What also makes the genocide in Yugoslavia and the International Criminal Tribunal for the former Yugoslavia (ICTY) an interesting case study if the fact that after the after “the Yugoslavia Tribunal was underway for a number of years, in 1997, a truth commission was proposed for Bosnia, intended to serve as a complementary body that would work on the national level to document the massive abuses that took place.”(Hayner 2002, p. 207) While the ICTY “chief prosecutor investigates and brings charges against individuals, while an international panel of judges hears and decides on each case.”(Hayner 2002, p. 207) The Truth Commission was established “in recognition that three contradictory versions of history were being taught by the three ethnic communities of Bosnia the Serbs, Muslims and Croats and that such radically different understandings of the atrocities of recent war could well lead to future violence.”(Hayner 2002, p. 207) In short simply bringing the wrongdoer to justice through legal means would not be sufficient to completely end violence in the region as the various ethnicities in the region may still feel victimized or feel that they may need to take matters into their own hands so to speak to bring wrongdoers to justice. This seems to be indicated by the fact that “the efforts of the Tribunal did not seem to be having any impact on these local dynamics.”(Hayner 2002, p. 207) Given these factors the ICTY and Truth Commission worked jointly to bring peace to a war torn region. While it is improbably that one type of justice or the other would have been enough to end hostilities. The case of the former Yugoslavia is a prime indicator of how Truth Commissions and International Criminal Tribunals can work in conjunction with one another where independent bodies may fail.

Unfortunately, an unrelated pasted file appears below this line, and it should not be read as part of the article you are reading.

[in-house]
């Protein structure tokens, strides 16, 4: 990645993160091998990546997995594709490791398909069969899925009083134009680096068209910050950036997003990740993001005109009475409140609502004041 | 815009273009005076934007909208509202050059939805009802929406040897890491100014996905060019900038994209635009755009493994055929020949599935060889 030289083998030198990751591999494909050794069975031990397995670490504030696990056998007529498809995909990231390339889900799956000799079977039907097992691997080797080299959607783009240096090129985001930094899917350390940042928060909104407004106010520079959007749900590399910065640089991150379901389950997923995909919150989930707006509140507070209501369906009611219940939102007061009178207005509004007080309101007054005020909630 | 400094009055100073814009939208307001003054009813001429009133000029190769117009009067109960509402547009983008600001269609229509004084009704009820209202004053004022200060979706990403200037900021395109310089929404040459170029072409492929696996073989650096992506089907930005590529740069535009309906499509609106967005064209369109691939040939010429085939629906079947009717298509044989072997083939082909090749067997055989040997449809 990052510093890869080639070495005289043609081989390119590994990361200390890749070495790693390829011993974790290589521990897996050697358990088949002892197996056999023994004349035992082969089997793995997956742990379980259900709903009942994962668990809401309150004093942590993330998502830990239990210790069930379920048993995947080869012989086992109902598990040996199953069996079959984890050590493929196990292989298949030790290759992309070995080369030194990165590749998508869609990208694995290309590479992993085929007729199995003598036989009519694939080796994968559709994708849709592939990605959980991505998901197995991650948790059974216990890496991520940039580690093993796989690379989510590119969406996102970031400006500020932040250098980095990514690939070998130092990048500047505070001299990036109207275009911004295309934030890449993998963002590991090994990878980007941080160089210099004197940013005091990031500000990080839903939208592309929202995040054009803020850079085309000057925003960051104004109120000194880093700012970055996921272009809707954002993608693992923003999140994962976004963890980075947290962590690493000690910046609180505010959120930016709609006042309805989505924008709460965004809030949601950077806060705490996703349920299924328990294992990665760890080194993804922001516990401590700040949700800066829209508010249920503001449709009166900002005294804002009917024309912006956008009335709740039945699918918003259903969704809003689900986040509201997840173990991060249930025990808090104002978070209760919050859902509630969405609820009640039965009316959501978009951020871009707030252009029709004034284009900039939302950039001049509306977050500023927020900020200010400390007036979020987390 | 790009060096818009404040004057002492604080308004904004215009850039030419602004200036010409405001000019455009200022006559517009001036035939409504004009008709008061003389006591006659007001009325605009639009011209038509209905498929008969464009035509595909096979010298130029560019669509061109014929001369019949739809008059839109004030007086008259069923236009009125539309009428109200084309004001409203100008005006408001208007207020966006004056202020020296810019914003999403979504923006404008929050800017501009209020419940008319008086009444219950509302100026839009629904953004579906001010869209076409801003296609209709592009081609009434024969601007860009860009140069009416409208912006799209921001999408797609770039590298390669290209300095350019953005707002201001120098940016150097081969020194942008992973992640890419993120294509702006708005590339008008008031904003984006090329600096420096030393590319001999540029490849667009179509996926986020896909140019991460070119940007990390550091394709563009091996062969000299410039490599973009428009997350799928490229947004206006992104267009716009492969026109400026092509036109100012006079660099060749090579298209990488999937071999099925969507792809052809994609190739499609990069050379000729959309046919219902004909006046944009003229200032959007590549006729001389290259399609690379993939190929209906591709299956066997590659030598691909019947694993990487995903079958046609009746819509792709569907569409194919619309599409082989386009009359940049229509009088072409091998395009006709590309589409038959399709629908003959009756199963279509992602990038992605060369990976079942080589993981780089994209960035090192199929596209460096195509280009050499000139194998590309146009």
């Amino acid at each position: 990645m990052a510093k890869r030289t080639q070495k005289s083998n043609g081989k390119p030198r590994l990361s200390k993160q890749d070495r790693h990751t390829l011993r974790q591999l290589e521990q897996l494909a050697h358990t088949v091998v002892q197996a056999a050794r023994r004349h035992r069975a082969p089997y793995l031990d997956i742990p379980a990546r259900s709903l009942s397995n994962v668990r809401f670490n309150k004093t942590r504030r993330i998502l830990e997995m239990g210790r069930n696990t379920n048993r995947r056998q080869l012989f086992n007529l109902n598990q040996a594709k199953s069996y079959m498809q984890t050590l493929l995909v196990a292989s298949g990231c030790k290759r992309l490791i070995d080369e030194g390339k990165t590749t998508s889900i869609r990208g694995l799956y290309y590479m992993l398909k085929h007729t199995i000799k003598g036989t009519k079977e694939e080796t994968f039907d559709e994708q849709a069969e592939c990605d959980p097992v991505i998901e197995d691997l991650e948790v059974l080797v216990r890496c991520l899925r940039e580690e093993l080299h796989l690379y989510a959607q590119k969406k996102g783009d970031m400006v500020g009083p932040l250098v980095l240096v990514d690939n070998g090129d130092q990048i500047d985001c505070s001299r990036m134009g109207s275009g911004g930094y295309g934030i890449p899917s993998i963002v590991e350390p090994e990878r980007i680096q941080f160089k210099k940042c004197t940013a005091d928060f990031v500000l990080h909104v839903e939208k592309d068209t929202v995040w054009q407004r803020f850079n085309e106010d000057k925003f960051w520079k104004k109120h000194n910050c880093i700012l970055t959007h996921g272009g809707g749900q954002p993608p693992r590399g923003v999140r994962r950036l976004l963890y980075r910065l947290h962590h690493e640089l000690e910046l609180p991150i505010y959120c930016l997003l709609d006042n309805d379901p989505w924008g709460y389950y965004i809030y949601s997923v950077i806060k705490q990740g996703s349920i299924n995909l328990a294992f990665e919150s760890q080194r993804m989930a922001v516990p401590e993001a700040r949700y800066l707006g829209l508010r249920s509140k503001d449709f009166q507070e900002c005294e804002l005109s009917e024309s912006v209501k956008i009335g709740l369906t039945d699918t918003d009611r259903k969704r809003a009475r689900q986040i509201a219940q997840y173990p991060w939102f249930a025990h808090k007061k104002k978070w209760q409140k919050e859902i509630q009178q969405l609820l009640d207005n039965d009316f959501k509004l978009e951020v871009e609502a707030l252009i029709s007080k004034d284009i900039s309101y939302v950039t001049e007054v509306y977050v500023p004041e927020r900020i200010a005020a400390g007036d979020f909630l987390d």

According to Mendez in National Reconciliation, Transnational Justice, and the International Criminal Court “The creation by the United Nations of ad hoc war crimes tribunals, the disposition of the judiciaries of some countries to act extraterritorially by applying universal jurisdiction, and the adoption of the Rome Statute for an International Criminal Court reflect a clear tendency in international law to provide the means to ensure that genocide, war crimes, and crimes against humanity do not go unpunished.”(Mendez 2001) International Criminal Tribunals have high minded goals of utilizing international criminal law to bring the wrongdoer to justice. However, bringing the wrongdoer to justice will be through strictly legal means such as gathering evidence, interviewing witnesses and wrongdoers culminating with a judgment in favor of guilt or innocence. As the case of the former Yugoslavia indicates, using criminal laws may not be enough to make all parties involved in crimes against humanity happy. In the end it may not be enough to legally demonstrate that one group is guilty while another group has been victimized, it may be that to end hostilities all sides require being heard, this goal can be accomplished through truth commissions that instead of proving the guilt or innocence of one side over another ensure that both sides feel that their grievances have been heard.


Hayner, Priscilla B.. Unspeakable truths: facing the challenge of truth commissions. New York: Routledge, 2002.

"International Criminal Justice |" | Global Issues, Local Activism. (accessed August 22, 2012).

Mendez, Juan. "National Reconciliation, Transnational Justice, and the International Criminal Court." Ethics & International Affairs 15 (2001). (accessed August 21, 2012).

Scharf, Michael. "The Case for a Permanent International Truth Commision." (accessed August 21, 2012).

"The History Place - Genocide in the 20th Century: Bosnia-Herzegovina 1992-95." The History Place. (accessed August 22, 2012).